FedLoan Servicing is a company that manages federal student loan repayments on behalf of the U.S. Department of Education.
If you’re reading this, you’ve probably been contacted by this student loan servicer about a federal student loan repayment.
Or maybe FedLoan Servicing has appeared on your credit report in which case you could have loans in default.
How to Deal with FedLoan Servicing
I’m guessing you’re here for one reason: To find out how to remove the collections from your credit report because it recently appeared — possibly for no apparent reason.
Know Your Rights
If FedLoan Servicing has been calling you, you should first let the company know you’re aware of your rights as stated in the Fair Debt Collection Practices Act.
This law prevents any company from calling you several times a day, calling you at work, or calling you at odd hours.
Communicate In Writing
The Fair Debt Collection Practices Act also gives you the right to deal with FedLoan Servicing only in writing.
I always recommend exercising this right because it protects you from unwanted phone calls, and it gives you a built-in paper trail.
Legitimate debt collectors like FedLoan Servicing will not intentionally violate your rights.
But many debt collection agents will let your ignorance of your rights work to their advantage.
This works a lot better over the phone, so switching the dialogue to snail mail (or email) can help protect you.
Request a Debt Validation
Anytime you’re dealing with a collections account you can ask for debt validation. This means you’ll ask the debt collector to prove you owe the money.
Ideally, you’d do this the day you hear from FedLoan Servicing for the first time. During the first 30 days in collections, a debt collector will have to stop trying to collect the debt while it validates your debt.
If you’re having trouble figuring out how to word your validation letter, feel free to use my debt validation letter template to get an idea of what to say.
Perhaps you’ll get lucky and the debt collector won’t be able to provide the proof of debt you requested.
If so you’d have a chance of getting this negative entry removed from your credit report.
But FedLoan Servicing will likely be able to validate your debt and you’ll need another way to resolve this debt.
Why Am I Hearing From FedLoan Servicing?
When you owe FedLoan Servicing money, it’s because you took out a federal student loan for college, and it’s time to start repaying the loan.
If you’re getting phone calls from FedLoan Servicing you’re probably behind on your monthly payments.
It’s also possible this loan servicer has made a mistake and has reported you to the credit bureaus in error.
What To Do If You’re Behind on Monthly Payments
If you’ve fallen behind on your payments, you have several ways to fix the problem. Federal student loans come with a lot of repayment flexibility. You could:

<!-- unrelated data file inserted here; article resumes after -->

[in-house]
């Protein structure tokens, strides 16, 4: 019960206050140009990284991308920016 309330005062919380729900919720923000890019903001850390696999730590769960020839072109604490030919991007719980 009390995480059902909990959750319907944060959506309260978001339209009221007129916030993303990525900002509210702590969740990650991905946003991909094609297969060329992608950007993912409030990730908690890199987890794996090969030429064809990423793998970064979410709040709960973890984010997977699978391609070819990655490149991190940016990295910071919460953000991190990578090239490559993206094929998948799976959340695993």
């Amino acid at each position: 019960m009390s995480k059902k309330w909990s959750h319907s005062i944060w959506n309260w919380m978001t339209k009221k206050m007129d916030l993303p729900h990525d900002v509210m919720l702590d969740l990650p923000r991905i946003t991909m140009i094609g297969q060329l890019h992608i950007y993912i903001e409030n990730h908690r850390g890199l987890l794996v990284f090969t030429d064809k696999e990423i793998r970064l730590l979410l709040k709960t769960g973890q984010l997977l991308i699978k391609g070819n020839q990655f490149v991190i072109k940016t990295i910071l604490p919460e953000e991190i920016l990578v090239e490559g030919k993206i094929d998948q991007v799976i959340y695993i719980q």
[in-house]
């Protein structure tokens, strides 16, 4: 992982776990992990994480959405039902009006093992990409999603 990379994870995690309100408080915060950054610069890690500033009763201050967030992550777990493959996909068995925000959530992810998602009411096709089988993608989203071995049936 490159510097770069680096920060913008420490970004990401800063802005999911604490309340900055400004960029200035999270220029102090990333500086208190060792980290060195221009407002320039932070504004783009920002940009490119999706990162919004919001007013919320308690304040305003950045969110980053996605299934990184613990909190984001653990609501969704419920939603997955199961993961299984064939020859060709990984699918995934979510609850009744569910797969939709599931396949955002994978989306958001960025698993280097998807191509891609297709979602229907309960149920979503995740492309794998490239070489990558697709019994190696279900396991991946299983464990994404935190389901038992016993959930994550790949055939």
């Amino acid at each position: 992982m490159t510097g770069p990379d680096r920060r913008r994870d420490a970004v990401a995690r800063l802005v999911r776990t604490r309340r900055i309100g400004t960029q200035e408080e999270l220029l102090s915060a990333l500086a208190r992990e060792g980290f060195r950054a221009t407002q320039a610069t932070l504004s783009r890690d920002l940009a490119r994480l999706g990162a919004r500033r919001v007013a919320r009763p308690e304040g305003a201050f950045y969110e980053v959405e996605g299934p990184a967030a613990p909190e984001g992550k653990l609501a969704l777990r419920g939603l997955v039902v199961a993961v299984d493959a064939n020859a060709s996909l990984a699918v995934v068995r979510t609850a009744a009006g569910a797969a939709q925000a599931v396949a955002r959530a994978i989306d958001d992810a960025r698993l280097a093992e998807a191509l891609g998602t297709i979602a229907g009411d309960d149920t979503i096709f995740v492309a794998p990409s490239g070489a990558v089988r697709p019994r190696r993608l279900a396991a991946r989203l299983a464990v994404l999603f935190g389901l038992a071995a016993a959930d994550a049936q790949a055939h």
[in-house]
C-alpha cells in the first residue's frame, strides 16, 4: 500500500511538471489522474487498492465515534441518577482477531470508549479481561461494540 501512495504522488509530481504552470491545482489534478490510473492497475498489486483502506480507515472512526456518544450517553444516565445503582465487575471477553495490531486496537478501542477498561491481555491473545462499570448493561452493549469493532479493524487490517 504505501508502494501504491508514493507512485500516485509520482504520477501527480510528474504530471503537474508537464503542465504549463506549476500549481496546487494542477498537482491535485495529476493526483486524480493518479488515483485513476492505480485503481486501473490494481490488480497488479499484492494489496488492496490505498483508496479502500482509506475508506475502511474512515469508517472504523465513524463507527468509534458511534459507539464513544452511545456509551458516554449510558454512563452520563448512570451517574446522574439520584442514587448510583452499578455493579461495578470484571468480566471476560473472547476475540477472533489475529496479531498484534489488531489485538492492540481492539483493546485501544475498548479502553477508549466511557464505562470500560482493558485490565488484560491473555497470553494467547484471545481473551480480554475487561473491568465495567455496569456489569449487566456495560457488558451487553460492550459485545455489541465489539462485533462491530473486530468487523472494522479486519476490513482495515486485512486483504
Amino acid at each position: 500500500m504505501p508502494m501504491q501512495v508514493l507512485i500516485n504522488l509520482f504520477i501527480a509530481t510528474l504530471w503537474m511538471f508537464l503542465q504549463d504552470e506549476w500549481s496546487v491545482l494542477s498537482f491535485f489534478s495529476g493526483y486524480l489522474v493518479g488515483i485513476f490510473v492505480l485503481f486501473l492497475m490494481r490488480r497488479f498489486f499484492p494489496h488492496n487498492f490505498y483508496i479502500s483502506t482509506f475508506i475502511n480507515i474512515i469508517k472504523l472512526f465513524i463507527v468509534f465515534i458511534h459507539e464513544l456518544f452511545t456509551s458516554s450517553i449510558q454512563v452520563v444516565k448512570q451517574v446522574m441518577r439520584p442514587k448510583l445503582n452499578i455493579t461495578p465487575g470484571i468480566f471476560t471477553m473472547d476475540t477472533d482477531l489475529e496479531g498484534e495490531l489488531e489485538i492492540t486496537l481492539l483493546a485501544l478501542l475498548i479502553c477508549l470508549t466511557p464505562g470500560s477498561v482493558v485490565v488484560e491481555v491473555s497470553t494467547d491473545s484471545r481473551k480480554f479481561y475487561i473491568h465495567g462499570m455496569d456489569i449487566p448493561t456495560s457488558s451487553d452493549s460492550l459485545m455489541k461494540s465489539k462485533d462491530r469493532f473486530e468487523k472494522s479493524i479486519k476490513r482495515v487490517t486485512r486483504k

- Apply for an Income-Driven Repayment Plan: You’ll need to prove your income but you could qualify for lower payments if you have a lower-paying job. The best part: After 20 years your remaining principal balance can be forgiven.
- Look for Student Loan Forgiveness Programs: When you work in some professions such as teaching or nursing, you can find student loan forgiveness programs that can eventually erase your balance. Often these programs serve people who work in at-risk communities or rural areas.
- Seek a Deferment: If you’re back in school or experiencing financial or medical hardship you can ask about a deferment for your student loan debt. This will effectively freeze your loans for a while.
- Opt for Forbearance: Forbearance works like a deferment — except your interest rate continues to add to your loan balance. Forbearance is a temporary solution while you make other plans.
- Consolidate Your Loans: Loan consolidation could be an option if you have multiple loans with different loan service providers. This could simplify your monthly payments and hit the re-set button on your repayment plans.
- Refinance with a Private Lender: A student loan refinance could lower your payments if you can get a better interest rate. However, with a private lender, you could lose many of the flexible repayment options federal loans offer.
What to Do If You’ve Defaulted On Student Loan Debt
Once your loans have been past due for six months or so, FedLoan Servicing may place your loans in default.
When this happens, the service provider will want you to pay off the entire balance in order to resolve the account. Obviously, if you could have paid off the loans you wouldn’t have let them default.
So this is a tough situation to find yourself in because your credit score will take a lengthy hit. You could also be the subject of a civil lawsuit which could even result in wage garnishment.
Because of the Covid-19 pandemic, the federal government has stopped collecting on defaulted student loans, but this is a temporary measure.
Student loan servicing companies like Great Lakes, Nelnet, Navient, and FedLoan Servicing will eventually resume debt collections.
To rehabilitate a defaulted student loan you’ll need to consolidate or refinance the debt. This could lower your student loan payments but it won’t necessarily fix your credit score.
Check with the Federal Student Aid website, studentaid.gov, for more specific details about rehabilitating or refinancing defaulted student debt.